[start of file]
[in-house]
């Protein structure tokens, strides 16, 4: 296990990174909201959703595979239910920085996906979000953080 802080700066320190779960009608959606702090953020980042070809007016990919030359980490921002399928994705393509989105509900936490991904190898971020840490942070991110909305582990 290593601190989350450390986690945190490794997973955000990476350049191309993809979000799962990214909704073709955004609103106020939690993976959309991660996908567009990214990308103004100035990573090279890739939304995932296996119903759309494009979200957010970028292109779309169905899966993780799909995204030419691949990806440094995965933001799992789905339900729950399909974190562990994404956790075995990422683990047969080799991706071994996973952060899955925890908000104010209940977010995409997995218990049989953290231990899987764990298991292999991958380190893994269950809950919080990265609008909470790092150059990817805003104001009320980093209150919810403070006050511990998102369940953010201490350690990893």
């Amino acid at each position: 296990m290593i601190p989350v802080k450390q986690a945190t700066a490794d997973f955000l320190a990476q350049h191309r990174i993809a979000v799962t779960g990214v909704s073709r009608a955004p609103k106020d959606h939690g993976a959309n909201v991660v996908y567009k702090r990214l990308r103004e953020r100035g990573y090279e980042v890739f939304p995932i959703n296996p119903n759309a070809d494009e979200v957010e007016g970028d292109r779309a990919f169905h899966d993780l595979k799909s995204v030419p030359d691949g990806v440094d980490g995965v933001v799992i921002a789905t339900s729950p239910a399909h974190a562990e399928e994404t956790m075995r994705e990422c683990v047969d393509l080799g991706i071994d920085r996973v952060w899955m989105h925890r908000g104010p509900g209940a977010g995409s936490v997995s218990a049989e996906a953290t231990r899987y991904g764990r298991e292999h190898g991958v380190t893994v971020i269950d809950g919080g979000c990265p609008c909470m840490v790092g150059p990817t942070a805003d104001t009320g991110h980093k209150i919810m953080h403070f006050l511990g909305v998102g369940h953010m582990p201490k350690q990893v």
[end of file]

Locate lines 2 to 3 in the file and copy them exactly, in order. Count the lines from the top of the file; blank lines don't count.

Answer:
């Protein structure tokens, strides 16, 4: 296990990174909201959703595979239910920085996906979000953080 802080700066320190779960009608959606702090953020980042070809007016990919030359980490921002399928994705393509989105509900936490991904190898971020840490942070991110909305582990 290593601190989350450390986690945190490794997973955000990476350049191309993809979000799962990214909704073709955004609103106020939690993976959309991660996908567009990214990308103004100035990573090279890739939304995932296996119903759309494009979200957010970028292109779309169905899966993780799909995204030419691949990806440094995965933001799992789905339900729950399909974190562990994404956790075995990422683990047969080799991706071994996973952060899955925890908000104010209940977010995409997995218990049989953290231990899987764990298991292999991958380190893994269950809950919080990265609008909470790092150059990817805003104001009320980093209150919810403070006050511990998102369940953010201490350690990893």
């Amino acid at each position: 296990m290593i601190p989350v802080k450390q986690a945190t700066a490794d997973f955000l320190a990476q350049h191309r990174i993809a979000v799962t779960g990214v909704s073709r009608a955004p609103k106020d959606h939690g993976a959309n909201v991660v996908y567009k702090r990214l990308r103004e953020r100035g990573y090279e980042v890739f939304p995932i959703n296996p119903n759309a070809d494009e979200v957010e007016g970028d292109r779309a990919f169905h899966d993780l595979k799909s995204v030419p030359d691949g990806v440094d980490g995965v933001v799992i921002a789905t339900s729950p239910a399909h974190a562990e399928e994404t956790m075995r994705e990422c683990v047969d393509l080799g991706i071994d920085r996973v952060w899955m989105h925890r908000g104010p509900g209940a977010g995409s936490v997995s218990a049989e996906a953290t231990r899987y991904g764990r298991e292999h190898g991958v380190t893994v971020i269950d809950g919080g979000c990265p609008c909470m840490v790092g150059p990817t942070a805003d104001t009320g991110h980093k209150i919810m953080h403070f006050l511990g909305v998102g369940h953010m582990p201490k350690q990893v």